B.C. does not have a comparable residency requirement.

Huntington argues those “residency audits” mean it’s nearly impossible for oil and gas companies to be based out of B.C. In Question Period today, she maintained that she was told a year ago that the “trade dispute” was being dealt with.
“Well, it has been nearly 12 years since B.C. started dealing with the situation,” she said. “Meanwhile, all the jobs, the taxes, the purchasing power, the insurance business and the payroll are Alberta’s. Until it ends, B.C. is little more than an oil and gas colony.”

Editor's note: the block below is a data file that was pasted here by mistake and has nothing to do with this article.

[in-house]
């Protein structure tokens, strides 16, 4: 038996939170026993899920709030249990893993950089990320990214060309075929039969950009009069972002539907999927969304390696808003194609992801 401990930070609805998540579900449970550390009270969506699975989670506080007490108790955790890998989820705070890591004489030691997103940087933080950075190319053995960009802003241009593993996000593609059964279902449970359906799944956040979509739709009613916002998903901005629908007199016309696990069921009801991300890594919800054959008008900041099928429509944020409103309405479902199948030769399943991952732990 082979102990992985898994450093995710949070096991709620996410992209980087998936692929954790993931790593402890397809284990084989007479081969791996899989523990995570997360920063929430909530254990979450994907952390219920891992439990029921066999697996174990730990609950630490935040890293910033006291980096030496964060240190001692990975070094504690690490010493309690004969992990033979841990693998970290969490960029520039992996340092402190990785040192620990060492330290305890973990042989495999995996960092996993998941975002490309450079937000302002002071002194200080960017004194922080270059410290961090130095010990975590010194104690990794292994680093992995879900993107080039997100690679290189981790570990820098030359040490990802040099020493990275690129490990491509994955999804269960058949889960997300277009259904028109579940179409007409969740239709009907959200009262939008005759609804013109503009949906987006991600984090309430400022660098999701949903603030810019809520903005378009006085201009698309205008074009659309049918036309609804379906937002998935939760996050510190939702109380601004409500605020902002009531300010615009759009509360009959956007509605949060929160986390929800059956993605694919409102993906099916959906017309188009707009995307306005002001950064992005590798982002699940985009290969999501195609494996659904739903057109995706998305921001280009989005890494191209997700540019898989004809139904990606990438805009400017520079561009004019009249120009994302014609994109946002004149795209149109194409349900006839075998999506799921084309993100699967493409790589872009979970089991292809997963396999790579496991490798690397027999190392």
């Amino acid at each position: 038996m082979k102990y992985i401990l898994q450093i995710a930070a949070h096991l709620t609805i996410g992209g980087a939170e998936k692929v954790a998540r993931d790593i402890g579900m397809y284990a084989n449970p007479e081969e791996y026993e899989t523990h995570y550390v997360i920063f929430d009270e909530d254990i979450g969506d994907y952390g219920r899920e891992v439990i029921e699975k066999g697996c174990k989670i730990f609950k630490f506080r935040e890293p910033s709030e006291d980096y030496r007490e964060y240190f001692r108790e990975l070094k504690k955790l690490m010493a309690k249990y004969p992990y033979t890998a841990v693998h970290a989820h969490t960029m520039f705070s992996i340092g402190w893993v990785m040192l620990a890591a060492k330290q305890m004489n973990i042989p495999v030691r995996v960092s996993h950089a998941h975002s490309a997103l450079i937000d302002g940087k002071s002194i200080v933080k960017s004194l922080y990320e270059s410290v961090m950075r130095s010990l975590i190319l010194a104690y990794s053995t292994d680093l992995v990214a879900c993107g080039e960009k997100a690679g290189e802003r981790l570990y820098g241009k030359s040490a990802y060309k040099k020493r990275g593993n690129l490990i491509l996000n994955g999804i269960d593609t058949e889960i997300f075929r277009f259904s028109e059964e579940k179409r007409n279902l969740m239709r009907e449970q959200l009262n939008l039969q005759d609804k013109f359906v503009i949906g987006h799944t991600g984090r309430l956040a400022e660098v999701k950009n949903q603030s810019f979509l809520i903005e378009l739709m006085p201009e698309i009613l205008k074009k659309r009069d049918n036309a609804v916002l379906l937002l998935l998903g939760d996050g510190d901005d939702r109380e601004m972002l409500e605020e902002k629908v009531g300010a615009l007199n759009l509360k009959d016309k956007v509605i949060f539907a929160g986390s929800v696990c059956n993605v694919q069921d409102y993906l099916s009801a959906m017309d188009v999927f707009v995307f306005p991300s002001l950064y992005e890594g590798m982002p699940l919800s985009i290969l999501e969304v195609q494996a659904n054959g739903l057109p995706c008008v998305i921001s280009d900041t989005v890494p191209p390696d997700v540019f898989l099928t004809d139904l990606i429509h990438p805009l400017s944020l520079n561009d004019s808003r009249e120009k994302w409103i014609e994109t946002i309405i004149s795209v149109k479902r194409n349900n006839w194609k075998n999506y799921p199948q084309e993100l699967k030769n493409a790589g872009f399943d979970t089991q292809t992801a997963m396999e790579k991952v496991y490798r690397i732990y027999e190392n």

Huntington adds that information she’s obtained shows 17 companies have been targeted by the Alberta Government’s Energy Resources Conservation Board in the past four years, calling them “entrepreneurs deserted by their own government”
Minister of Jobs, Tourism and Skills Training and Minister Responsible for Labour Pat Bell assured Huntington that Alberta has recently agreed to comply to the requirements under the New West Partnership Trade Agreement between the two provinces and Saskatchewan, especially relating to residency requirements. He says the province is implementing the necessary changes to do so, and he’s told the government is already starting to see head offices being set up in B.C.